$${\alpha }_{k}^{j}=\frac{k-2{q}_{j}}{\sqrt{2{p}_{j}{q}_{j}}}, \left(k=0, 1, 2\right)\quad and\quad {\delta }_{0}^{j}=\frac{{q}_{j}}{{p}_{j}}, {\delta }_{1}^{j}= -1, {\delta }_{2}^{j}=\frac{{p}_{j}}{{q}_{j}},$$

\({q}_{j}\) being the minor allele frequency of variant \(j\) and\({p}_{j}=1-{q}_{j}\). Alternative notations are presented in [7] and [43] but give the same moment-estimators. The values of \(({\alpha }_{0}^{j},{\alpha }_{1}^{j},{\alpha }_{2}^{j})\) are obtained through standardisation of\({G}^{\cdot j}\), interpreted as a random variable (the SNP index \(j\) is fixed, the sample is constituted of the values \({G}^{ij}\) for\(i=1,\dots , N\)): its expected value is \(2{q}_{j}\) and its standard deviation is \(\sqrt{2{p}_{j}{q}_{j}}\) (assuming Hardy–Weinberg proportions). The resulting random variable \({X}_{A}^{\cdot j}\) has expected value 0 and variance 1. The values of \(({\delta }_{0}^{j},{\delta }_{1}^{j},{\delta }_{2}^{j})\) can then be determined by imposing three constraints on the resulting variable \({X}_{D}^{\cdot j}\):\(E\left({X}_{D}^{\cdot j}\right)=0\),\(var({X}_{D}^{\cdot j})=1\), and \(E\left({X}_{A}^{\cdot j} {X}_{D}^{\cdot j}\right)=0\) (the two variables are independent—or ‘orthogonal’—in the sample).

It is well established that under the circumstances of correct Hardy–Weinberg proportions in the population and of having in-hand the correct value of the minor allele frequencies, \({K}_{i{i}^{^{\prime}}}\) will be an unbiased estimator of \(2{\varphi }^{i{i}^{^{\prime}}}\) and \({D}_{i{i}^{^{\prime}}}\) will be an unbiased estimator of \({\psi }^{i{i}^{^{\prime}}}\). Such genetic relatedness matrices were first introduced in [44, 45] for kinship and in [5] for heritability and have been repurposed for many other uses.

Such moment estimators necessitate allele frequency information. For low-depth sequencing data, it is possible to estimate allele frequencies directly from genotype probabilities. This is however problematic as the additional uncertainty in the data will characteristically lead to increased estimates of allele frequencies as well as potential perturbations to Hardy–Weinberg proportions. This can be observed in Additional file 1: Fig. S10 where we compared observed minor alleles frequencies and heterozygosity statistics from the original simulated genotypes of CilentoSim against those estimated from genotype likelihoods at a depth of 2.5×. The perturbation to allele frequencies is difficult to avoid, but the issue of potential Hardy–Weinberg deviations may be circumvented by defining our additive and non-additive components on estimated genotype frequencies (rather than allele) in order to correctly achieve orthogonality. The derivations that we give here are equivalent to those found in Vitezica et al. [43]. Not assuming Hardy–Weinberg equilibrium may also aid LowKi to be robust to inbreeding in the sample, but as a moment estimator, LowKi does not specifically account for inbreeding whereas NGSRelateV2 does.

Across the sample, we estimate genotype probabilities by averaging across all genotype probabilities in the sample. First, individual genotype likelihood data (typically available on a log-scale) in the form\({GL}_{AA}^{ij}\), \({GL}_{Aa}^{ij},\) and \({GL}_{aa}^{ij}\) are rescaled to genotype probabilities\({P}_{AA}^{ij}\), \({P}_{Aa}^{ij},\) and\({P}_{aa}^{ij}\). Then we estimate genotype frequencies in the sample as: \({\overline{P}}_{AA}^{j}=\frac{1}{N}{\sum }_{i=1}^{N}{P}_{AA}^{ij}\), \({\overline{P}}_{Aa}^{j}=\frac{1}{N}{\sum }_{i=1}^{N}{P}_{Aa}^{ij}\), and\({\overline{P}}_{aa}^{j}=\frac{1}{N}{\sum }_{i=1}^{N}{P}_{aa}^{ij}\).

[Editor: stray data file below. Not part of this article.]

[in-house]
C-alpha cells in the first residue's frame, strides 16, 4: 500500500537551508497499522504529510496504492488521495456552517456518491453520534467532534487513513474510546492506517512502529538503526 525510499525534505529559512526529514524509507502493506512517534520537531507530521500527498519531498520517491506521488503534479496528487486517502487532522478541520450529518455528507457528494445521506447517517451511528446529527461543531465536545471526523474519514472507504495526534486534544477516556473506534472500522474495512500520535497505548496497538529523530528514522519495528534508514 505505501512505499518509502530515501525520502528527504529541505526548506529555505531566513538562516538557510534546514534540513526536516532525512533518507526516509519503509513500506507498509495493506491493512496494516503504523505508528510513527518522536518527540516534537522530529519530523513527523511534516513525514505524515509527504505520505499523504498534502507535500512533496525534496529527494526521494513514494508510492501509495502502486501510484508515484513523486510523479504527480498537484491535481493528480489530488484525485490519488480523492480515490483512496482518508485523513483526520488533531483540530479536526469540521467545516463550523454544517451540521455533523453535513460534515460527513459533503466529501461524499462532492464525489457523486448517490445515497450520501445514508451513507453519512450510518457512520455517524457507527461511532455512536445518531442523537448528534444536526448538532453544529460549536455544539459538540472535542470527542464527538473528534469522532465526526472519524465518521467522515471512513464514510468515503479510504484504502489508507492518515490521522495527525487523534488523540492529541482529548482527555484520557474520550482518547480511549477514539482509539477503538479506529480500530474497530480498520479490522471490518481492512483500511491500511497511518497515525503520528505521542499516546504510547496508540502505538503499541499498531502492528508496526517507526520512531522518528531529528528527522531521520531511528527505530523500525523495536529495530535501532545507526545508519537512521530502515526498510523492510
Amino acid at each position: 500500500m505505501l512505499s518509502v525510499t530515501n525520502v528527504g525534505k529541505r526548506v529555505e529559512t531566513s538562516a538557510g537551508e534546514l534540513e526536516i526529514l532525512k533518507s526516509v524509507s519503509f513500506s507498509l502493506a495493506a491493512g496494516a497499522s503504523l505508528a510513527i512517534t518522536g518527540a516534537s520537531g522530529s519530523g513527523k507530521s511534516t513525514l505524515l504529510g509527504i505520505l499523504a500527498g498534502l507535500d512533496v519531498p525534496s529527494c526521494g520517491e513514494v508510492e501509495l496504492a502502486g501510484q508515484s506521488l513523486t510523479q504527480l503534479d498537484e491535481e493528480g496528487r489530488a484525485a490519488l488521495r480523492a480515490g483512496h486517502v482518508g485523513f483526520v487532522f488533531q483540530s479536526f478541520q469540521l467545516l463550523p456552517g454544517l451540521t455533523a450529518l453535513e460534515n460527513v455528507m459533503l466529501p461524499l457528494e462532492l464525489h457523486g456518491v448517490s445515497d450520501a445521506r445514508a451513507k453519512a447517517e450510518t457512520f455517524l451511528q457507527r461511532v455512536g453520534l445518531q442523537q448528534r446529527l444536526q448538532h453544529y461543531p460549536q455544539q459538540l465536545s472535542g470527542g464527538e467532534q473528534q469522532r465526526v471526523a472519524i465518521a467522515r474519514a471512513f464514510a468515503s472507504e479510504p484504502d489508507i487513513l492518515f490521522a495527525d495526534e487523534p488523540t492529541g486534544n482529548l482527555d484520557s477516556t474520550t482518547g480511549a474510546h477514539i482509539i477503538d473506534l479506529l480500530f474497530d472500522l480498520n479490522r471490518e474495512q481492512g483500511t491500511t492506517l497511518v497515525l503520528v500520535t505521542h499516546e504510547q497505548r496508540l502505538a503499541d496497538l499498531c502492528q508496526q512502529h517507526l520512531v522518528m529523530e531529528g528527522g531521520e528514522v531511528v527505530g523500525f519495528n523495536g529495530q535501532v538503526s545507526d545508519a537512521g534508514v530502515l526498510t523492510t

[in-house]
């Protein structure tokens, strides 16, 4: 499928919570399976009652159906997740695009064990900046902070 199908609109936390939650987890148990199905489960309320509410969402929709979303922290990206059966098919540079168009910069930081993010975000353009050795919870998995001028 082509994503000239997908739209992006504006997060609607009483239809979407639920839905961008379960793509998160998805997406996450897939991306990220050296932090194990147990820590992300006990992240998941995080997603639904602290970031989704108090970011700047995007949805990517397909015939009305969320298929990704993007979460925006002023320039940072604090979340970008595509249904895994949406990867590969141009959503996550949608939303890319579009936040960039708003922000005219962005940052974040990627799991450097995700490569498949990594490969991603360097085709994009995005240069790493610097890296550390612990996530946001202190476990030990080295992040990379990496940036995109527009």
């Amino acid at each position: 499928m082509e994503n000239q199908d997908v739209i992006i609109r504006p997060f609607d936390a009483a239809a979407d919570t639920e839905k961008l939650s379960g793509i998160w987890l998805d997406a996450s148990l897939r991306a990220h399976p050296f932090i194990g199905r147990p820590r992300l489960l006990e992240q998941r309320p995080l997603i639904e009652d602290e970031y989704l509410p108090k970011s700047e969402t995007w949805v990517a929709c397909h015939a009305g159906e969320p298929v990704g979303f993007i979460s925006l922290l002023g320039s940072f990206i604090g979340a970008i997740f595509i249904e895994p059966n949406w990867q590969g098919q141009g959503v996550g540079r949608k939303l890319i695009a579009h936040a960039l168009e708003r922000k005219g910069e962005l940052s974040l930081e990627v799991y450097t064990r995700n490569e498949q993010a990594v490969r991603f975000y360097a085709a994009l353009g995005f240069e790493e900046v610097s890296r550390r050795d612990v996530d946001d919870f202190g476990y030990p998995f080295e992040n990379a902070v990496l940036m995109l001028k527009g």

The additive and dominant component are defined as:

$${\tilde{X }}_{A}^{ij}={\stackrel{\sim }{\alpha }}_{0}^{j} {P}_{AA}^{ij}+ {\stackrel{\sim }{\alpha }}_{1}^{j} {P}_{Aa}^{ij}+ {\stackrel{\sim }{\alpha }}_{2}^{j} {P}_{aa}^{ij}$$
$${\tilde{X }}_{D}^{ij}={\stackrel{\sim }{\delta }}_{0}^{j} {P}_{AA}^{ij}+ {\stackrel{\sim }{\delta }}_{1}^{j} {P}_{Aa}^{ij}+ {\stackrel{\sim }{\delta }}_{2}^{j} {P}_{aa}^{ij}$$

As previously, the values of the triplet \(({\stackrel{\sim }{\alpha }}_{0}^{j}, {\stackrel{\sim }{\alpha }}_{1}^{j}, {\stackrel{\sim }{\alpha }}_{2}^{j})\) are obtained by standardizing the vector with (0, 1, 2) using the observed mean and variance of the expected minor allele count (or genotype dosage) \({\tilde{G }}^{\cdot j}\) which is constituted of the values \({\tilde{G }}^{ij}\) for \(i=1,\dots , N\), where \({\tilde{G }}^{ij}\) = \({P}_{Aa}^{ij}+2{P}_{aa}^{ij}\). The values of \(({\stackrel{\sim }{\delta }}_{0}^{j}, {\stackrel{\sim }{\delta }}_{1}^{j}, {\stackrel{\sim }{\delta }}_{2}^{j})\) are derived from the constraints \(E\left({\tilde{X }}_{D}^{\cdot j}\right)=0\), \(var({\tilde{X }}_{D}^{\cdot j})=1\), and \(E\left({\tilde{X }}_{A}^{\cdot j} {\tilde{X }}_{D}^{\cdot j}\right)=0\), where, as before, expected values are computed across the sample (\(j\) is fixed and \(i\) goes from \(1\) to \(N\)). We obtain

$$\left({\stackrel{\sim }{\alpha }}_{0}^{j}, {\stackrel{\sim }{\alpha }}_{1}^{j}, {\stackrel{\sim }{\alpha }}_{2}^{j}\right)={\left({\overline{P}}_{Aa}^{j}+4{\overline{P}}_{aa}^{j}{\overline{P}}_{AA}^{j}-{{\overline{P}}_{Aa}^{j}}^{2}\right)}^{-\frac{1}{2}}\times \left(-{\overline{P}}_{Aa}^{j}-2{\overline{P}}_{aa}^{j}, 1-{\overline{P}}_{Aa}^{j}-2{\overline{P}}_{aa}^{j}, 2-{\overline{P}}_{Aa}^{j}-2{\overline{P}}_{aa}^{j}\right)$$


$$\left({\stackrel{\sim }{\delta }}_{0}^{j}, {\stackrel{\sim }{\delta }}_{1}^{j}, {\stackrel{\sim }{\delta }}_{2}^{j}\right)={\left({\overline{P}}_{aa}^{j}+4\frac{{\overline{P}}_{aa}^{j}{\overline{P}}_{AA}^{j}}{{\overline{P}}_{Aa}^{j}}+{\overline{P}}_{AA}^{j}\right)}^{-\frac{1}{2}}\times \left(\sqrt{\frac{{\overline{P}}_{aa}^{j}}{{\overline{P}}_{AA}^{j}}} , -2\sqrt{\frac{{\overline{P}}_{aa}^{j}{\overline{P}}_{AA}^{j}}{{{\overline{P}}_{Aa}^{j}}^{2}}} ,\sqrt{\frac{{\overline{P}}_{AA}^{j}}{{\overline{P}}_{aa}^{j}}}\right).$$